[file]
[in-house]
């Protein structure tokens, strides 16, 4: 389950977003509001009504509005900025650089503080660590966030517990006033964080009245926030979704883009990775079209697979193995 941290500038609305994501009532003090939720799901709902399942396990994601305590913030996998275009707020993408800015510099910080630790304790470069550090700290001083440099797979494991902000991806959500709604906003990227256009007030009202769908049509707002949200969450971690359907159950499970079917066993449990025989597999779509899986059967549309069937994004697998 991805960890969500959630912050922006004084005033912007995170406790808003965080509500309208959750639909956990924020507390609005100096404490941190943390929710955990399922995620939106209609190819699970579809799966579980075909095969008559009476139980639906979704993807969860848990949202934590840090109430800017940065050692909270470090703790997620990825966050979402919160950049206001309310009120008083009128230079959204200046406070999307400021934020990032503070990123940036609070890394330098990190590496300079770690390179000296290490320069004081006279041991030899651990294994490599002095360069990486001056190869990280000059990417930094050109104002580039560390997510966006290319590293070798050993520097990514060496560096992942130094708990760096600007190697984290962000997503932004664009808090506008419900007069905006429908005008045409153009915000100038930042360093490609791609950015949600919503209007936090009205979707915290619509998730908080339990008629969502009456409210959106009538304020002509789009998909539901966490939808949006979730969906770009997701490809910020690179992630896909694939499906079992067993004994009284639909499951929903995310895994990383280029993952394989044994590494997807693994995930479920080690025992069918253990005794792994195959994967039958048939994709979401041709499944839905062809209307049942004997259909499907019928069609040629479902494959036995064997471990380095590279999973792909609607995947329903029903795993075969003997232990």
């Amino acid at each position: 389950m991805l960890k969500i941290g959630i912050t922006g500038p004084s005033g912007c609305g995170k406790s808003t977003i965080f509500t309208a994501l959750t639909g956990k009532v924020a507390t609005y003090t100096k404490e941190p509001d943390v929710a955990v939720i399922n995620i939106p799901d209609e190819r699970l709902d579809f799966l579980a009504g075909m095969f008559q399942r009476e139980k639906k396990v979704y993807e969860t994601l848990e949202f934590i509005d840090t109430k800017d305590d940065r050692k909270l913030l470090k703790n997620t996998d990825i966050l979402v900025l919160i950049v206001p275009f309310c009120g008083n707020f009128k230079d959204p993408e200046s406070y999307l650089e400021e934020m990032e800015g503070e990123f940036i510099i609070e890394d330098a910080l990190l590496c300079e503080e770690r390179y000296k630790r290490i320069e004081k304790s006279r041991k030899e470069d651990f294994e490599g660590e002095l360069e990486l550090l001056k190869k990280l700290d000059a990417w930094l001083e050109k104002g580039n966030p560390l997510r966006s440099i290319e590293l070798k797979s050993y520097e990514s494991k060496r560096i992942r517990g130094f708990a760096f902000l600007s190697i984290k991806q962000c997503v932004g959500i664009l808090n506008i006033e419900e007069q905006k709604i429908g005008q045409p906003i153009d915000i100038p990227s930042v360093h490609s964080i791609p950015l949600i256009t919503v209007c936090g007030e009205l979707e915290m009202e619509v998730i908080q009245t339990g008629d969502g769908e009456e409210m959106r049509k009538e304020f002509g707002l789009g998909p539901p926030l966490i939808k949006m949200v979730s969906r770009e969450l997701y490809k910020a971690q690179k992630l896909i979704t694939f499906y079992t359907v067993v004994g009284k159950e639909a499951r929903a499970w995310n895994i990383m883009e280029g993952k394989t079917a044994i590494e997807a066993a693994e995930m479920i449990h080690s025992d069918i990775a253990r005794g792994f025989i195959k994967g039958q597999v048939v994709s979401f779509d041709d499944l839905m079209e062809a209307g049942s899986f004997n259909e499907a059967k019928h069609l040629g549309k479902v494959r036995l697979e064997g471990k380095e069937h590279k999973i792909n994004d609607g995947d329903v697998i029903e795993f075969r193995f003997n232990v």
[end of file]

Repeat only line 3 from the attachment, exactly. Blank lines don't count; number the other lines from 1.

């Amino acid at each position: 389950m991805l960890k969500i941290g959630i912050t922006g500038p004084s005033g912007c609305g995170k406790s808003t977003i965080f509500t309208a994501l959750t639909g956990k009532v924020a507390t609005y003090t100096k404490e941190p509001d943390v929710a955990v939720i399922n995620i939106p799901d209609e190819r699970l709902d579809f799966l579980a009504g075909m095969f008559q399942r009476e139980k639906k396990v979704y993807e969860t994601l848990e949202f934590i509005d840090t109430k800017d305590d940065r050692k909270l913030l470090k703790n997620t996998d990825i966050l979402v900025l919160i950049v206001p275009f309310c009120g008083n707020f009128k230079d959204p993408e200046s406070y999307l650089e400021e934020m990032e800015g503070e990123f940036i510099i609070e890394d330098a910080l990190l590496c300079e503080e770690r390179y000296k630790r290490i320069e004081k304790s006279r041991k030899e470069d651990f294994e490599g660590e002095l360069e990486l550090l001056k190869k990280l700290d000059a990417w930094l001083e050109k104002g580039n966030p560390l997510r966006s440099i290319e590293l070798k797979s050993y520097e990514s494991k060496r560096i992942r517990g130094f708990a760096f902000l600007s190697i984290k991806q962000c997503v932004g959500i664009l808090n506008i006033e419900e007069q905006k709604i429908g005008q045409p906003i153009d915000i100038p990227s930042v360093h490609s964080i791609p950015l949600i256009t919503v209007c936090g007030e009205l979707e915290m009202e619509v998730i908080q009245t339990g008629d969502g769908e009456e409210m959106r049509k009538e304020f002509g707002l789009g998909p539901p926030l966490i939808k949006m949200v979730s969906r770009e969450l997701y490809k910020a971690q690179k992630l896909i979704t694939f499906y079992t359907v067993v004994g009284k159950e639909a499951r929903a499970w995310n895994i990383m883009e280029g993952k394989t079917a044994i590494e997807a066993a693994e995930m479920i449990h080690s025992d069918i990775a253990r005794g792994f025989i195959k994967g039958q597999v048939v994709s979401f779509d041709d499944l839905m079209e062809a209307g049942s899986f004997n259909e499907a059967k019928h069609l040629g549309k479902v494959r036995l697979e064997g471990k380095e069937h590279k999973i792909n994004d609607g995947d329903v697998i029903e795993f075969r193995f003997n232990v």